background to the text. The labels still shadow each other, but the
uppermost labels are readable. Argument `priority` will help in
displaying the most interesting labels (see [Decluttering blog, part
1](https://fromthebottomoftheheap.net/2013/01/12/declutteringordinationplotsinveganpart1ordilabel/)).
 Use `orditorp` function that uses labels only if these can be added
to a graph without overwriting other labels, and points otherwise,
if you do not need to see all labels. You must first create an empty
plot using `plot(..., type="n")`, and then add labels or points with
`orditorp` (see [Decluttering
blog](https://fromthebottomoftheheap.net/2013/01/13/declutteringordinationplotsinveganpart2orditorp/)).
 Use `ordipointlabel` which uses points and text labels to the
points, and tries to optimize the location of the text to minimize
the overlap (see [Decluttering
blog](https://fromthebottomoftheheap.net/2013/06/27/declutteringordinationplotsinveganpart3ordipointlabel/)).
 Ordination `text` and `points` functions have argument `select` that
can be used for full control of selecting items plotted as text or
points.
 Use interactive `orditkplot` function that lets you drag labels of
points to better positions if you need to see all labels. Only one
set of points can be used (see [Decluttering
blog](https://fromthebottomoftheheap.net/2013/12/31/declutteringordinationinveganpart4orditkplot/)).
 Most `plot` functions allow you to zoom to a part of the graph using
`xlim` and `ylim` arguments to reduce clutter in congested areas.

### Can I flip an axis in ordination diagram?
Use `xlim` or `ylim` with flipped limits. If you have model
`mod < cca(dune)` you can flip the first axis with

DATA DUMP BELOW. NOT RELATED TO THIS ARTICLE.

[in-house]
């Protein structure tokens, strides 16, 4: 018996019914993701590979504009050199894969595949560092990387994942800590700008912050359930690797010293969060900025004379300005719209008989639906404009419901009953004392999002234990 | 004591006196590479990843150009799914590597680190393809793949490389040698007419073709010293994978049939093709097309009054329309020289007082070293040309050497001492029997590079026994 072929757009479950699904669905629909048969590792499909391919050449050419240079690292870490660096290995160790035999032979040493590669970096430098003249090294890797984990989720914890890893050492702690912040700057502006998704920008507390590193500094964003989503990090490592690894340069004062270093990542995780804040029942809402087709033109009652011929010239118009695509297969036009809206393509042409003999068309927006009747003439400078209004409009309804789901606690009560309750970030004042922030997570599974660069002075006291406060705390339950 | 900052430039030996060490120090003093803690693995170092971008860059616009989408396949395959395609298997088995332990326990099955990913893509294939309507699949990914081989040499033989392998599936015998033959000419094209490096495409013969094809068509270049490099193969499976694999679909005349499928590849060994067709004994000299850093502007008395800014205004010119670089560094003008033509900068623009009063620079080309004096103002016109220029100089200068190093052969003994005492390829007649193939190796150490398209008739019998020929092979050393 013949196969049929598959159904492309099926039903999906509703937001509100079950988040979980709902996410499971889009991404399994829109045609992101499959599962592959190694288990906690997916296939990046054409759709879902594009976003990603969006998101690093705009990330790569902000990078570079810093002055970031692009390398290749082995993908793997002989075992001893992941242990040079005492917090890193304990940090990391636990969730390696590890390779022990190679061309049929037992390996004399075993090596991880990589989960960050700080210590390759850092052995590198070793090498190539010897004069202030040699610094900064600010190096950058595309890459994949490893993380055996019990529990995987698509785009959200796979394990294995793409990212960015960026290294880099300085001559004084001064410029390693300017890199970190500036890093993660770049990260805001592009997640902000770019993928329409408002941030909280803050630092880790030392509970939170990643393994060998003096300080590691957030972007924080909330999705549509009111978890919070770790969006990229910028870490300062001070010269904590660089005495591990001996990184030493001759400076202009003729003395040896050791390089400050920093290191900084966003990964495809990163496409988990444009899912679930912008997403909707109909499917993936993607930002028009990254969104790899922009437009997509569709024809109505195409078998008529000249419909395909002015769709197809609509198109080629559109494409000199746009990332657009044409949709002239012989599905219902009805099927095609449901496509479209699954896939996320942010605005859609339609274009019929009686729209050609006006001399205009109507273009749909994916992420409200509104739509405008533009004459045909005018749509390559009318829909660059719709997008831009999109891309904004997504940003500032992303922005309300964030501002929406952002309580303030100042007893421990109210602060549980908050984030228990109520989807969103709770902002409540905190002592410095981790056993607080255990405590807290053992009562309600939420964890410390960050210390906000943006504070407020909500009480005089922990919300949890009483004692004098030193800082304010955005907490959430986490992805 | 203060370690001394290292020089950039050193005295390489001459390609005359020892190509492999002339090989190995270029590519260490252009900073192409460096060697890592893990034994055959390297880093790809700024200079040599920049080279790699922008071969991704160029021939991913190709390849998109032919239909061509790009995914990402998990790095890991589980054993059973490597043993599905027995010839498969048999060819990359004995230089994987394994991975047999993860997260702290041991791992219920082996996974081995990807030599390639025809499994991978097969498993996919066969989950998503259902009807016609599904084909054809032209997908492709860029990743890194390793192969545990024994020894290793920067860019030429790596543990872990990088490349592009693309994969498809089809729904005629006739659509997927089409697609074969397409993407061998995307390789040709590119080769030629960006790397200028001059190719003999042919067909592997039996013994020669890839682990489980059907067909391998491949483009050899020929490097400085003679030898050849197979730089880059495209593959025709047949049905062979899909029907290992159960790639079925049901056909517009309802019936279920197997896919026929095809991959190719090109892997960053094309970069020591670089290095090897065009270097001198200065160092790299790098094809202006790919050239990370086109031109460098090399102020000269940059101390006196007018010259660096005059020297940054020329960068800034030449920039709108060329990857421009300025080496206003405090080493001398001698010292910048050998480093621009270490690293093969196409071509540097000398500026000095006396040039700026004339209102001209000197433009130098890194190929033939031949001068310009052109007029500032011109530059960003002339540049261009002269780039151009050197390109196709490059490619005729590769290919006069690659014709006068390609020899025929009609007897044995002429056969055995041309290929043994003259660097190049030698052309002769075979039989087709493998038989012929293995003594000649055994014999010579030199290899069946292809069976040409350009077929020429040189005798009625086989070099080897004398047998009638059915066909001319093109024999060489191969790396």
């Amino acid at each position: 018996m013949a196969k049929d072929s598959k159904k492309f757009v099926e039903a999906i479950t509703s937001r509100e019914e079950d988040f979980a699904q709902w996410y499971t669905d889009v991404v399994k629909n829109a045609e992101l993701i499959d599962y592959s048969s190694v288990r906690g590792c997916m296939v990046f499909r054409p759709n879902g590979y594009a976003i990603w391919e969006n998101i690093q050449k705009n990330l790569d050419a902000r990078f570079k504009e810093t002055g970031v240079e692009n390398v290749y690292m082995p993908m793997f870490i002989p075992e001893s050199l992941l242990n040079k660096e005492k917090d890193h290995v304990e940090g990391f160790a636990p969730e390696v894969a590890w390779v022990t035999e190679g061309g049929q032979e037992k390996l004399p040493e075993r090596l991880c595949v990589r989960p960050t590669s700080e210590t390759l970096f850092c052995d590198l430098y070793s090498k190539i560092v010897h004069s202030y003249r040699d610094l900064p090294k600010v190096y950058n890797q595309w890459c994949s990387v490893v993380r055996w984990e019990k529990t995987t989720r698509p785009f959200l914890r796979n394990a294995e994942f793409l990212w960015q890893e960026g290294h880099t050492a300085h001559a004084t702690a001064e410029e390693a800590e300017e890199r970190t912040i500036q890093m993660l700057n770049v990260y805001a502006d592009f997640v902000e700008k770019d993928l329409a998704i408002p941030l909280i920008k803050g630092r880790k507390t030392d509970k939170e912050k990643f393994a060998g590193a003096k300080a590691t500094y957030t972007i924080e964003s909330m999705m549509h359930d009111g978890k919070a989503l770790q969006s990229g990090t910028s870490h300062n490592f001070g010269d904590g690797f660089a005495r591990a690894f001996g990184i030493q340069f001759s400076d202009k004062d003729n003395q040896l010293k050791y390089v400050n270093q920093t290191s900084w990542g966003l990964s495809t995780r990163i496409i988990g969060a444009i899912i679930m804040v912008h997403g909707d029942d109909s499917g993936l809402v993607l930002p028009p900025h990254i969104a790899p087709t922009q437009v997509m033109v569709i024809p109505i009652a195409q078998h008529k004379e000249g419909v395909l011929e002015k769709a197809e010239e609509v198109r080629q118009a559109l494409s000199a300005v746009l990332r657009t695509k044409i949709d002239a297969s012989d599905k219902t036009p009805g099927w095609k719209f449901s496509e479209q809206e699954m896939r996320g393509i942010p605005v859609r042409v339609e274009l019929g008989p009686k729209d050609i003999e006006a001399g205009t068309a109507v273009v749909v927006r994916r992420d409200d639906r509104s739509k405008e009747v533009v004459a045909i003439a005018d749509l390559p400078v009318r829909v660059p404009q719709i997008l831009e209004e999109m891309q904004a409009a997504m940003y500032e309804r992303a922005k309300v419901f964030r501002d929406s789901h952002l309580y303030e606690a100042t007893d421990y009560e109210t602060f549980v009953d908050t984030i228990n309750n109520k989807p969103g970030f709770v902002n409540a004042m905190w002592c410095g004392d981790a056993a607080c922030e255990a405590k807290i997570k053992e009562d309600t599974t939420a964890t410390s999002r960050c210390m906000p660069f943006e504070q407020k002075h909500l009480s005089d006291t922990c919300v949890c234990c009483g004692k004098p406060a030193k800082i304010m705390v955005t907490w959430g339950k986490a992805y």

`plot(mod, xlim = c(3, 2))`.

### Can I zoom into an ordination plot?
You can use `xlim` and `ylim` arguments in `plot` or `ordiplot` to zoom
into ordination diagrams. Normally you must set both `xlim` and `ylim`
because ordination plots will keep the equal aspect ratio of axes, and
they will fill the graph so that the longer axis will fit.
Dynamic zooming can be done with function `orditkplot`. You can directly
save the edited `orditkplot` graph in various graphic formats, or you
can export the graph object back to R and use `plot` to display the
results.

Other analysis methods


### Is there TWINSPAN?
No. It may be possible to port TWINSPAN to **vegan**, but it is not
among the **vegan** top priorities. If anybody wants to try porting, I
will be happy to help. TWINSPAN has a very permissive license, and it
would be completely legal to port the function into R.

### Why restricted permutation does not influence adonis results?
The permutation scheme influences the permutation distribution of the
statistics and probably the significance levels, but does not influence
the calculation of the statistics.

### How is deviance calculated?
Some **vegan** functions, such as `radfit` use base R facility of
`family` in maximum likelihood estimation. This allows use of several
alternative error distributions, among them `"poisson"` and
`"gaussian"`. The R `family` also defines the deviance. You can see the
equations for deviance with commands like `poisson()$dev` or
`gaussian()$dev`.
In general, deviance is 2 times log.likelihood shifted so that models
with exact fit have zero deviance.